Travel the world, meet neighbors at Integrated Community’s World Fiesta

One of the highlights of the World Fiesta is the Mexican folkloric dance.
Courtesy photo

If you go:

What: Integrated Community's World Fiesta

When: 6 to 10 p.m. Friday, Sept. 7

Where: Steamboat Springs Community Center, 1605 Lincoln Ave.

STEAMBOAT SPRINGS — Whether it’s your first trip abroad or a quick visit back to your homeland, Friday’s World Fiesta offers a night of circumnavigating the globe without having to step outside Steamboat Springs city limits.

The sixth annual World Fiesta, hosted by Integrated Community, or Comunidad Integrada, takes place Friday at the Steamboat Springs Community Center.

There’ll be food — Cuban, Moroccan, Greek, Thai, Mexican, to name a few, donated by local restaurants and individuals. There will be dancing — a traditional Mexican folkloric set and a Hawaiian hula dance. And there will be family-friendly activities and games, and the entry to the party is a suggested donation of $10 per guest or $5 per child.

“Obviously, it’s a fundraiser,” said Millie Beall, an Integrated Community board member, “but that’s secondary. We hope to raise funds, but more so, we want to raise awareness and just have fun.”

The Steamboat area is home to people from about 40 countries, according to Integrated Community Executive Director Sheila Henderson.

“We’re becoming more and more diverse, every year, which is wonderful,” Henderson said. “We know the immigrant community has grown dramatically since 2010 (the year of the last census). We see it especially in the schools. The ELL (English language learners) classes now have kids who speak languages other than Spanish.”

Integrated Community has been operating since 2004 with the mission to promote successful integration of immigrants in the region and create a healthier and more united community. The organization offers education services ranging from early childhood to tutoring to citizenship exam prep as well as resource and referral immigration services and interpretation and translation services.

While the range of food, fun and good vibes are long-standing traditions of the World Fiesta, there’s a brand new piece this year.

Traditional Mexican folkloric skirts to outfit the dancers in the Latin dance have been borrowed in past years for the occasion, but this year, they were handmade in Mexico.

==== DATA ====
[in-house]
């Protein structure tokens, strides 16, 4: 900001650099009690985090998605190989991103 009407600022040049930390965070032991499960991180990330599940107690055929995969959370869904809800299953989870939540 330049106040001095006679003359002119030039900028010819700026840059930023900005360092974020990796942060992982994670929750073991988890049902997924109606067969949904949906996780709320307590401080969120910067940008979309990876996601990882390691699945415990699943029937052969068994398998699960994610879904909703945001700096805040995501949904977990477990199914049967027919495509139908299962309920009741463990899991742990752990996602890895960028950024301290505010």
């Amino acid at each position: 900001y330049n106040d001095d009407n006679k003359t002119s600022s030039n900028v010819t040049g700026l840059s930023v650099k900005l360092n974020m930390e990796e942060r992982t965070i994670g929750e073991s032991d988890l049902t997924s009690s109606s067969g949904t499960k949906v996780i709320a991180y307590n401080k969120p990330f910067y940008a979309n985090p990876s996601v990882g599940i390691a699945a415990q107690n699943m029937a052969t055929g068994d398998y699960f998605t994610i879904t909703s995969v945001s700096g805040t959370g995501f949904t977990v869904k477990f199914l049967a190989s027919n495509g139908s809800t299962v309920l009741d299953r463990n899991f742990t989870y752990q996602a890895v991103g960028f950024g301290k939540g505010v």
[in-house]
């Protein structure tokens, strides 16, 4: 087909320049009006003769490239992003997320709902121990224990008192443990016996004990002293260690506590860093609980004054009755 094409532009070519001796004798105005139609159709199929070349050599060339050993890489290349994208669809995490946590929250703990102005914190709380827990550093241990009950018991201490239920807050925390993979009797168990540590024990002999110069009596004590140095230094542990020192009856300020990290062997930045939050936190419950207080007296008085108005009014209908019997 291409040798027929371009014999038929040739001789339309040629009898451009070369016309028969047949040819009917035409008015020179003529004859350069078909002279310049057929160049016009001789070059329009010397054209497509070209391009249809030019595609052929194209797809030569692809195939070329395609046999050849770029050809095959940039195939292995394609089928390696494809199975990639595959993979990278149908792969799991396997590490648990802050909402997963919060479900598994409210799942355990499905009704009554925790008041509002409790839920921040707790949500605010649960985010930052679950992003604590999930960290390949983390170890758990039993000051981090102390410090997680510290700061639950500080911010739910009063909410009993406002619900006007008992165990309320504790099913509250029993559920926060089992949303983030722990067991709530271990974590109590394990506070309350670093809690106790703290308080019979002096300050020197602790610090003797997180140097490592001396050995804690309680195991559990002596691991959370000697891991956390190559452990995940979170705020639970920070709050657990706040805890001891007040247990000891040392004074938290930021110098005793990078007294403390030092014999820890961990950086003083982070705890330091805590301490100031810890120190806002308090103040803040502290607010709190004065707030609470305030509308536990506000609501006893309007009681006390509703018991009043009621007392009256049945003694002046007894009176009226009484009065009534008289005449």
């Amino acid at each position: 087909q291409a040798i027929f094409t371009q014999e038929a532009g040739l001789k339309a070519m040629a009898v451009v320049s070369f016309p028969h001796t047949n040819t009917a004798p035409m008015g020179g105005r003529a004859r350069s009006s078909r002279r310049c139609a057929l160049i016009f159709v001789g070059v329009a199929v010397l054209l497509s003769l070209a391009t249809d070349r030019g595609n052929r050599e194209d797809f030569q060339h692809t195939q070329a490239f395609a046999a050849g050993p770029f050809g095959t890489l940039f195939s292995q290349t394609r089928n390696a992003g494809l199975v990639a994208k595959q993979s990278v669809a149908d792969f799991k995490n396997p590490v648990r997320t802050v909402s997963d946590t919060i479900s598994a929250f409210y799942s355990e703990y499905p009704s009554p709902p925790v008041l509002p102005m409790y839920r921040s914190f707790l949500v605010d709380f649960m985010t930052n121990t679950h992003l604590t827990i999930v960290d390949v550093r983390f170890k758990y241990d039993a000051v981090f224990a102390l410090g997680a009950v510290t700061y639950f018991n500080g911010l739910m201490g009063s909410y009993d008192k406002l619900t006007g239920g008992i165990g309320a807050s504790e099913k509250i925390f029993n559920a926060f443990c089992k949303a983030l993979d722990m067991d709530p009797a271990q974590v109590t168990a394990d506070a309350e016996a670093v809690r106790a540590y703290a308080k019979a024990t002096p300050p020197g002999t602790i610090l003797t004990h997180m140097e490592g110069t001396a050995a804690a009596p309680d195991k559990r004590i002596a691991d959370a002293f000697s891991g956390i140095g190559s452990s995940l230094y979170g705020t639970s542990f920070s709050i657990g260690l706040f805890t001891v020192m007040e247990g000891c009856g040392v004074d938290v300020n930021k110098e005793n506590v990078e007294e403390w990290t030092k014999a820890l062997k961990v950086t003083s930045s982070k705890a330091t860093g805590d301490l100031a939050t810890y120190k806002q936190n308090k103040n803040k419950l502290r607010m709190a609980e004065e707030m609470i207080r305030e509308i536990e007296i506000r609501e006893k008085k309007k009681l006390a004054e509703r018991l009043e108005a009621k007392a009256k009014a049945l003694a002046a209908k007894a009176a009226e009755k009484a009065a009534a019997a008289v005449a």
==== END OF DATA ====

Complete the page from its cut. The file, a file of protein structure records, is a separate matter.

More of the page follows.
“It’s very important to have (the folkloric skirts), because that’s what makes the dance so beautiful and colorful. You use the skirts the whole time you’re dancing,” said Irene Avitia, Integrated Community’s early childhood education specialist who also coordinated the dance.

Getting the skirts was no small feat.

The 15 dresses were handmade by a woman in Parral, Chihuahua, and then someone else transported them from Parral to Juarez, Chihuahua. A third person brought the skirts across the border to a UPS store to ship them to Steamboat.

Efforts to get the skirts to Steamboat were logistical, paperwork heavy and so frustrating that at one point Avitia wondered if it would be simpler to drive down to the U.S.-Mexico border herself rather than deal with shipping. Avitia credits the successful delivery to Alan Rios, a client and interpreter-in-training for Integrated Community who took charge on the coordination efforts as well as his family.

“We are now able to participate in other events and teach our culture to our children,” Avitia said. “We’re going to have the skirts for a long time.”

And for the dance for which the skirts will be worn?

“Some of the girls have never been exposed to Mexican folkloric dance before, so it’s challenging, but they’re all having fun,” Avitia said. “The dance is something new from their parents’ culture. (The children) do speak the language at home, but they’ve never been able to see or be part of a traditional dance.”

It will be a night of fun and new experiences for all.

“In this climate, in the U.S., maybe we can have a little bit more of a sense of happiness that can come out of attending a party like this,” Beall said. “Rather than being afraid of cultural differences, maybe they’ll embrace the cultural differences.”

“We want people to integrate, to get to know other people, to have fun, to embrace our backgrounds,” said Avitia. “We all live in the same community; let’s forget about stereotypes and just enjoy.”

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